Wild Card winner Abtrace receives €2 million in funding to develop weapon against AMR
Instituto Pedro Nunes, Coimbra, Portugal, to act as incubator and host for Abtrace over the next two years.
EIT Health Partner Instituto Pedro Nunes, Coimbra, Portugal, was chosen to host Abtrace in a competition to pick the appropriate incubator. Their support, as well as the €2 million in EIT Health Funding over the next two years, will be used to establish a start-up developing Abtrace’s effort to transform prescription practices with Artificial Intelligence and Big Data, in order to tackle one of the major healthcare challenges of our time: antimicrobial resistance (AMR).
“It has been a challenging journey at times, but we enjoyed working together and successfully managed to overcome every obstacle so far with a strong team spirit,” said Dr. Cristina Correia, Abtrace co-founder. “Each of us had seen the effects of antimicrobial resistance in our professional or personal lives, so this project is something we are all passionate about. The Abtrace approach can and is urgently needed to fight back against the rising threat of AMR.”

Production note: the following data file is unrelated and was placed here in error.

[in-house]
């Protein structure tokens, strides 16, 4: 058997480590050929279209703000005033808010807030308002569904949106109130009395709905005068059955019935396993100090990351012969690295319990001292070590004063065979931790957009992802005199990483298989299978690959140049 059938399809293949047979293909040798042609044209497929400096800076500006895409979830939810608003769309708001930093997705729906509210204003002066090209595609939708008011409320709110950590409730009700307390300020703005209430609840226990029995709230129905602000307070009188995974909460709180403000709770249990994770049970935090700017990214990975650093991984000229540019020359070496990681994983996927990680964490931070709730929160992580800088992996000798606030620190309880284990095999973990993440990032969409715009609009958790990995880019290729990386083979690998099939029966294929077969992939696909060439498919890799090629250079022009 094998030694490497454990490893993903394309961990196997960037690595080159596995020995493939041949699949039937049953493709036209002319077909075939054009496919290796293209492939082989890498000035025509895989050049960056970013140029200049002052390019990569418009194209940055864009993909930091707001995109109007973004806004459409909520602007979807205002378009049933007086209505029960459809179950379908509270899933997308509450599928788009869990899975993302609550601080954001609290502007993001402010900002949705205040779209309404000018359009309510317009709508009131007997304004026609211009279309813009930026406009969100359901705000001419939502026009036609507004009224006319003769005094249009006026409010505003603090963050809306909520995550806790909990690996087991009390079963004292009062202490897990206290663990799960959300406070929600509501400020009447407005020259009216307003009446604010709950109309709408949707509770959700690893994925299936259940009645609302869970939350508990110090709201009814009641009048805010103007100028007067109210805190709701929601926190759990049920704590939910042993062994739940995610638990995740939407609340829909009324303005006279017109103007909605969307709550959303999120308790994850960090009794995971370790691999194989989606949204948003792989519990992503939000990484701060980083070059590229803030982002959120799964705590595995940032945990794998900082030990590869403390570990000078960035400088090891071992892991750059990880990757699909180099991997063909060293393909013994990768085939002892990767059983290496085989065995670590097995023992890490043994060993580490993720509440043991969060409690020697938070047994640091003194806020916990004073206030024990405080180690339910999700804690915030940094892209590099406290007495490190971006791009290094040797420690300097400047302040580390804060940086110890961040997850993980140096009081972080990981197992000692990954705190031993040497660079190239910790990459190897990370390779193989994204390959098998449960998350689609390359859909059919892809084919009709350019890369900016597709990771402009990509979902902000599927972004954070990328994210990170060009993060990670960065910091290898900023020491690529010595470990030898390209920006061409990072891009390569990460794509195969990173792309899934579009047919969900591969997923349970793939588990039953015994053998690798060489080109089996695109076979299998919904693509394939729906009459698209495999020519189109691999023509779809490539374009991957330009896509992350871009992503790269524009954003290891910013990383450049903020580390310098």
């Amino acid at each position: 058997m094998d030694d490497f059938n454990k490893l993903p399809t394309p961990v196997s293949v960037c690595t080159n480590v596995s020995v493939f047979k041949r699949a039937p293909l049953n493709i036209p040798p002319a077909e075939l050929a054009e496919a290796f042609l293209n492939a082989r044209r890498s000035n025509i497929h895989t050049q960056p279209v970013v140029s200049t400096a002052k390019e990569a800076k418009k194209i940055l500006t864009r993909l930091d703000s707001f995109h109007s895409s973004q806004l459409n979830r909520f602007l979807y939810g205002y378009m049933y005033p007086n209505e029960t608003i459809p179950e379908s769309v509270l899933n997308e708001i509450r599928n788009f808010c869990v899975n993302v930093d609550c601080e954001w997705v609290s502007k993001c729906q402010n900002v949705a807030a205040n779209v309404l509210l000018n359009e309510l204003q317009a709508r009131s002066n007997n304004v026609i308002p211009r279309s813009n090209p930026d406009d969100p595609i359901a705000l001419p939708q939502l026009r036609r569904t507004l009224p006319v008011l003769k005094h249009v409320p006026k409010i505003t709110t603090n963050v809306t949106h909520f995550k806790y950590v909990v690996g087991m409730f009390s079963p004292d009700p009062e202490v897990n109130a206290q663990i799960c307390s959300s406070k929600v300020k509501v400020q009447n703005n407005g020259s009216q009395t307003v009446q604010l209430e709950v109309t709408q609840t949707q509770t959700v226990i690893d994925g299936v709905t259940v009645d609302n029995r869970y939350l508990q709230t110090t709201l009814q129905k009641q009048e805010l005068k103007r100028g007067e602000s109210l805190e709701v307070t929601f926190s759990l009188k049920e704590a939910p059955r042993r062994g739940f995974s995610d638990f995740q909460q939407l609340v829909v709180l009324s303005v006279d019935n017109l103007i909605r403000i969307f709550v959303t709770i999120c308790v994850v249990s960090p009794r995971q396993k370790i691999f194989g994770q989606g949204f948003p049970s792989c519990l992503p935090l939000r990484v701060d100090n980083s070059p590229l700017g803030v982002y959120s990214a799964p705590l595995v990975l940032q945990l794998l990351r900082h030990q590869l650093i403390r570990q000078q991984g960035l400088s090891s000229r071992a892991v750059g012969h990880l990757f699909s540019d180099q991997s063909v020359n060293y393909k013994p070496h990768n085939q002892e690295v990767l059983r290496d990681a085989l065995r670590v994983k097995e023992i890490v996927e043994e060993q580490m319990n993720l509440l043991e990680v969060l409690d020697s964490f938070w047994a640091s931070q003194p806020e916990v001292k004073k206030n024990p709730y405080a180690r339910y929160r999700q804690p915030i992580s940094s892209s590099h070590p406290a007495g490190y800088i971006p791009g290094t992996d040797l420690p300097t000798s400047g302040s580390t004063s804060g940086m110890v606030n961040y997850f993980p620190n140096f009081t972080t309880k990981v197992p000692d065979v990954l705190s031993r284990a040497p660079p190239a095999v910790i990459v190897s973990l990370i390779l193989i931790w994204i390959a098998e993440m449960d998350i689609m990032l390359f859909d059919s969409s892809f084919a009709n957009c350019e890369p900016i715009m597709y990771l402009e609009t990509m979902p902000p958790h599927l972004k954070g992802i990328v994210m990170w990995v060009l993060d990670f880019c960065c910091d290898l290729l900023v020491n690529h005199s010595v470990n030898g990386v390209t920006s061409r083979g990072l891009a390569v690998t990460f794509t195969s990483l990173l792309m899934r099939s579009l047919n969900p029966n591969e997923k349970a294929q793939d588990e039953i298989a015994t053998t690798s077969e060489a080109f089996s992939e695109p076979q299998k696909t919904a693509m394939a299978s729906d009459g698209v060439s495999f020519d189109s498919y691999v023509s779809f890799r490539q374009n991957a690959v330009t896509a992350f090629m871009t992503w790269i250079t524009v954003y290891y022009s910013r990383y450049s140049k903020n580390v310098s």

Jan-Philipp Beck, EIT Health’s CEO, added: “Abtrace has identified a serious need in the world of healthcare. AMR is a profoundly important issue that affects millions of people. We are delighted and proud to support the team in their work to fight back against it. We are looking forward to seeing where Abtrace take their ideas and the difference they make to healthcare.”
Abtrace uses artificial intelligence and big data techniques to transform antibiotic prescription. The team at Abtrace are working to better understand clinical decisions and provide the clinician with the information that will aid a better choice, instantly, for every patient and every prescription.
Antimicrobial resistance (AMR) is a growing concern, resulting in an estimated ten million deaths worldwide by 2050 – more than cancer and diabetes combined. Every use of an antibiotic comes with a risk that resistance might develop. However, between 20-50% of antibiotics prescribed are unnecessary or inappropriate and this has a clear impact on the health outcomes and costs in care for both the individual and society. The correct choice of antibiotic gives a triple benefit: better treatment for the patient, less money spent on consuming the wrong antibiotics, and ultimately the reduction of AMR by selecting the right drug for the right bug.
Team: Dr. Cristina Correia, Helder Soares, and Dr Umar Naeem Ahmad.